Thursday, July 19, 2012

Liechtenstein: Europe's Pro-Active, Functioning Monarchy

Officially, Europe's various monarchies are important.  Not only are they suppose to represent the country as a whole (while prime ministers act merely as the head of a government), the government rules only with the monarch's approval and every European monarch has some official religious function (either head of the church in Protestant countries or a defender of the faith in Catholic ones).  In reality, however, the monarch just is a rubber stamp for the prime minister-led government and church affairs are left to church officials and religious committees in parliament.  For the most part monarchs also stay out of politics to avoid conflict with "their" government and to remain non-divisive.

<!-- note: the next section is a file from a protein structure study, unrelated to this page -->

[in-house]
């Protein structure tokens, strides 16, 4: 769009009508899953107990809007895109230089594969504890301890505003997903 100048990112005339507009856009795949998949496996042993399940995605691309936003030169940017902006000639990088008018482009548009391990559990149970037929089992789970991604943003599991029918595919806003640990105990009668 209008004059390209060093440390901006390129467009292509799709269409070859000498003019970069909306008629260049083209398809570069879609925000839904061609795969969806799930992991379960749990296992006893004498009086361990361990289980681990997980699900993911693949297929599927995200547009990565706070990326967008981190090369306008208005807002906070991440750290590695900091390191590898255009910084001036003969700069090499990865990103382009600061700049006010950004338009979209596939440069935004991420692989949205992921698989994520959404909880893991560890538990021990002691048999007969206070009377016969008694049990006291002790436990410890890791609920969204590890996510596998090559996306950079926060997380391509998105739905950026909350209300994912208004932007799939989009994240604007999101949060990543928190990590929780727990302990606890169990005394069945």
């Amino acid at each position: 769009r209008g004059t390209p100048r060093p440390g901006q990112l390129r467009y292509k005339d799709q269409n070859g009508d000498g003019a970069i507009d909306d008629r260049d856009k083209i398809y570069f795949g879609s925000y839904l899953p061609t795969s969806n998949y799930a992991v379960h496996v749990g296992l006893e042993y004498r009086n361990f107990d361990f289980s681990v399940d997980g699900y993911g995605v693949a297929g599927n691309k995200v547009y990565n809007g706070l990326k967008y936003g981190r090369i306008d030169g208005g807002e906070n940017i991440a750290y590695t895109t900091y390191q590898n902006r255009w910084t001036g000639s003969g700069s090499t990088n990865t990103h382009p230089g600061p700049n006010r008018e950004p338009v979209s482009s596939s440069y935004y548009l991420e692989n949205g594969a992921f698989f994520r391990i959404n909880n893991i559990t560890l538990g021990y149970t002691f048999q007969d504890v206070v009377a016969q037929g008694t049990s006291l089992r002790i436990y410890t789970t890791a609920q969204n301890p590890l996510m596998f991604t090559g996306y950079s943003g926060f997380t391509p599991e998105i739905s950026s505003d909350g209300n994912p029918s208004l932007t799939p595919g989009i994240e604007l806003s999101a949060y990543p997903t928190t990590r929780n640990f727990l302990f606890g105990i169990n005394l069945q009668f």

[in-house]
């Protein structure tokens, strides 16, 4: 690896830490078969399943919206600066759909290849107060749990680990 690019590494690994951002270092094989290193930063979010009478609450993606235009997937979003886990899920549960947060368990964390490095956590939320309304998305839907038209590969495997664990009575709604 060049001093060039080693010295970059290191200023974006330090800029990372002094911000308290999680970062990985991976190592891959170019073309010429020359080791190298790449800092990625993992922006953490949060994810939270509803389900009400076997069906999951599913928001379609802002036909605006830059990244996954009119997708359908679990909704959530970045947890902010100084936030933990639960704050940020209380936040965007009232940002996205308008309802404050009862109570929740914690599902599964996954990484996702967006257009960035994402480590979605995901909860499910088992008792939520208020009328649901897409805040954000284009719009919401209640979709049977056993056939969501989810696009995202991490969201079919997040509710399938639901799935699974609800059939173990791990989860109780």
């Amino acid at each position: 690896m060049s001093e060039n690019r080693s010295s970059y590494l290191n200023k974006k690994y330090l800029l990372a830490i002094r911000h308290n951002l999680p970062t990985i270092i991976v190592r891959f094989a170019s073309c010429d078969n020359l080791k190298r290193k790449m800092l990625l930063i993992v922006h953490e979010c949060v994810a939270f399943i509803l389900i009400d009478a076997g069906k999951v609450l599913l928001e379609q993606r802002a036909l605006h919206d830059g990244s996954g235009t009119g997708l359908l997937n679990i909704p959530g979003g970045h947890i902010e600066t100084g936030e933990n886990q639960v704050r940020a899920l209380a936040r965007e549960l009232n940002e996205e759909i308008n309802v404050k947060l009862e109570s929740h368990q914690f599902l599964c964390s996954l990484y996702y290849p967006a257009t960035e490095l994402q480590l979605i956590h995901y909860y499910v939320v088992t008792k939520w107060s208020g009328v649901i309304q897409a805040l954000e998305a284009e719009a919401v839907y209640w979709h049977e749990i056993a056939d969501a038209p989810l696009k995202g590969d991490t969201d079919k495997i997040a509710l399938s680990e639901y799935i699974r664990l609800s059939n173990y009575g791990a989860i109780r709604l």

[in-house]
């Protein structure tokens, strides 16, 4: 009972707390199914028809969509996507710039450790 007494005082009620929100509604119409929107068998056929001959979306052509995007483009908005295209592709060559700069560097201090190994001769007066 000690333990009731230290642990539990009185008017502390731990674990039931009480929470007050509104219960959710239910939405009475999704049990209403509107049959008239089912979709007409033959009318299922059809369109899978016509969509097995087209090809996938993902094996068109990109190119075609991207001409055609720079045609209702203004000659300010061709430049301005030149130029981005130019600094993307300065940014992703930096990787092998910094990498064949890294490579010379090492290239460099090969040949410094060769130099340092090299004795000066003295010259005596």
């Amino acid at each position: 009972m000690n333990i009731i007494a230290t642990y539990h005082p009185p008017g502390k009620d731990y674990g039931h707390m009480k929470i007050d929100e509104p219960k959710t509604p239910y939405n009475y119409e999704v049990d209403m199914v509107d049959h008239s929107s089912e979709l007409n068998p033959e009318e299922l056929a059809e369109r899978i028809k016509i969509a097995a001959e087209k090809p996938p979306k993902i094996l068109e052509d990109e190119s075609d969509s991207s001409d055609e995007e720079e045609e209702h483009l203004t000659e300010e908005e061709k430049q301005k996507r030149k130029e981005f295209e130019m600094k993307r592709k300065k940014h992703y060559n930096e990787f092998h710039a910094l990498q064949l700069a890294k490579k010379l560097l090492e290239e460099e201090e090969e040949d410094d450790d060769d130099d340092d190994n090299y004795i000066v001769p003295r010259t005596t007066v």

Liechtenstein's monarchy is different.  Regent Alois, son of Prince Hans Adam II, announced in 2011 that he would veto a referendum which would legalize abortion if passed.  The people then rejected the abortion referendum 52% to 47% (only 500 votes difference).  Those upset by the loss pressed for a new referendum which would take away the monarchy's right to veto laws passed by public vote.  Alois fought back by saying that if the referendum passed he and his family would renounce the throne and leave the country.  This would more or less force Liechtenstein to become a republic.  Earlier this month the people voted against the new referendum 76% to 24%.

The monarchy of Liechtenstein survived and now shown its public backing.  Even in the twenty-first century, European monarchies can still have strength.  Depending on if rumors are true, Queen Elizabeth II may veto the Conservative-Liberal Democrat bill approving gay marriage if passed.  However, this would be significantly more challenging as the monarchy may not survive a battle of wills (and existence) against the British government.  Multicultural, secular Britain is not homogenous Liechtenstein.

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